I've been reverse-engineering Windows PE files and I've discovered this pattern used quite often, making it a little more difficult to follow API calls. First, I'll go to the file's imports and then I will locate a specific import, such as WSAStartup, inside of the .idata section of the PE file pictured here:
Upon hitting the
Ctrl-x keys to cross-reference where this function is called, it is only "called" in one spot recognized by IDA, which looks like this:
The question here is, what is the above-pictured structure/technique? It directly contrasts the "typical" setup that I come across which is simply going to .idata, cross-referencing a function, and having it show me areas directly called in code. There are also no direct references to the memory addresses in which each of these jumps reside, such as 14658844h.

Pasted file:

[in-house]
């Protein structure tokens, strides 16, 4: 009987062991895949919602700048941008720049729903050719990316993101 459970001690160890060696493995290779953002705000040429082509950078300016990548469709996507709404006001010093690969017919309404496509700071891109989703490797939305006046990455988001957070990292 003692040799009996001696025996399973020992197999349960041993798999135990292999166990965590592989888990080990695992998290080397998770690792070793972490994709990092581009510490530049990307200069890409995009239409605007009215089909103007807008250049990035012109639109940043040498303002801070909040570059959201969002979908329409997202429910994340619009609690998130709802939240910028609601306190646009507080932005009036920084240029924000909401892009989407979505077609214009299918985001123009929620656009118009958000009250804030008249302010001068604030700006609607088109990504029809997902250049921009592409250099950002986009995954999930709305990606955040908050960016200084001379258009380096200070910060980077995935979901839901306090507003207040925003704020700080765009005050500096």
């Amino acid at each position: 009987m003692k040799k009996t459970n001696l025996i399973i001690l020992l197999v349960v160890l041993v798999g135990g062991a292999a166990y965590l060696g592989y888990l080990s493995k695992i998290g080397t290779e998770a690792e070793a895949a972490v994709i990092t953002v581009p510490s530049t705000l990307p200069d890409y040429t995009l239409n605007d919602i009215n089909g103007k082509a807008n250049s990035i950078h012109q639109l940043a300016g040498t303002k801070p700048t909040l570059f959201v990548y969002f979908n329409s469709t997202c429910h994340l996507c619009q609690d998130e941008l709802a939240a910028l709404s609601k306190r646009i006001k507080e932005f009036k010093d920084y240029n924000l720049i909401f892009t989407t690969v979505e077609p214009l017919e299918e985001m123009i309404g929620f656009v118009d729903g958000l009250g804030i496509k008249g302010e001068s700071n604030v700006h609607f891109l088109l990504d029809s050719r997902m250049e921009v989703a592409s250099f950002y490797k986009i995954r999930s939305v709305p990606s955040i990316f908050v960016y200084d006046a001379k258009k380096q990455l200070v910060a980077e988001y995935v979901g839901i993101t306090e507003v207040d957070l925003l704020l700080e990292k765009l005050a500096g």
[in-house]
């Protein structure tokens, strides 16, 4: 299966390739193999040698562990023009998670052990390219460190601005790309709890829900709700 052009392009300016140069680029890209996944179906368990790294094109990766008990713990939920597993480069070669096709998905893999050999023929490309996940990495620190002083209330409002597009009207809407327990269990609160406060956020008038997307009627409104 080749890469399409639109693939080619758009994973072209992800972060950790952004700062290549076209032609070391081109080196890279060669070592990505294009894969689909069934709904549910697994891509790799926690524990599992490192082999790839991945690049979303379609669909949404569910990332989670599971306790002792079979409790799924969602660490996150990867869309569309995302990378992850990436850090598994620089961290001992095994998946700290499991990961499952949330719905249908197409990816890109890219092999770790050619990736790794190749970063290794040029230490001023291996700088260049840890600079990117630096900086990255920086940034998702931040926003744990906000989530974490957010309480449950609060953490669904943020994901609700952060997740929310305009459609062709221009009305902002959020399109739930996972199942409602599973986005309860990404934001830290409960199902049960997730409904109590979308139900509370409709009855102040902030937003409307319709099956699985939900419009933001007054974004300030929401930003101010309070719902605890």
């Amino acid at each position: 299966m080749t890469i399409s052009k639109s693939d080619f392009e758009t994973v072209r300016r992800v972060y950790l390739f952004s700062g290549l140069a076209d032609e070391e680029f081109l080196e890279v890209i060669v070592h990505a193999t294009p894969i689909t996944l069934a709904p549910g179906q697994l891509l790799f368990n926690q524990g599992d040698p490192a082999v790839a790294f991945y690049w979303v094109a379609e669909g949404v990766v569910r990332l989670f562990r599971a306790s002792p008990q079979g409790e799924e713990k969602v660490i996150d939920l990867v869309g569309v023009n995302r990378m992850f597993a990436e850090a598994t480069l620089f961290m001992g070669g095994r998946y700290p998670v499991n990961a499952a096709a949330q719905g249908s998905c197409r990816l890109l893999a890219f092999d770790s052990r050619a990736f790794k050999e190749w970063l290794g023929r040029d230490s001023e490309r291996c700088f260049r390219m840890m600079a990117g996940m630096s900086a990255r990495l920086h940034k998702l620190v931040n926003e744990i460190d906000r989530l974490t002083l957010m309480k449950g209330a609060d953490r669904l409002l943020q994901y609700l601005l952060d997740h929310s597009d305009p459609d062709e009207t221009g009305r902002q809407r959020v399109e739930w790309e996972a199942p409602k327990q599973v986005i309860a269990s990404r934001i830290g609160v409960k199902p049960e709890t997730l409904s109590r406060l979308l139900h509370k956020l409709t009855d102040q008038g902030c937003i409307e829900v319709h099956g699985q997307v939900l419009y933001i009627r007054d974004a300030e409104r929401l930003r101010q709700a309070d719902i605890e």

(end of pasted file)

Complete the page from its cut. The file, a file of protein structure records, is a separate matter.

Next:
I'm going to add one more figure here of a different file but similar sighting, in which case, this instance appears on the control-flow graph and is very obvious by the "orphaned" jmps you can see just above the red arrow:
My hypothesis here is that somehow these memory addresses (function ptrs) pictured in Figure 2 where the jumps reside, are somehow indirectly referenced in the code using some offsets to help mask the usage of these API functions. Is this a compiler feature or is this a manual doing?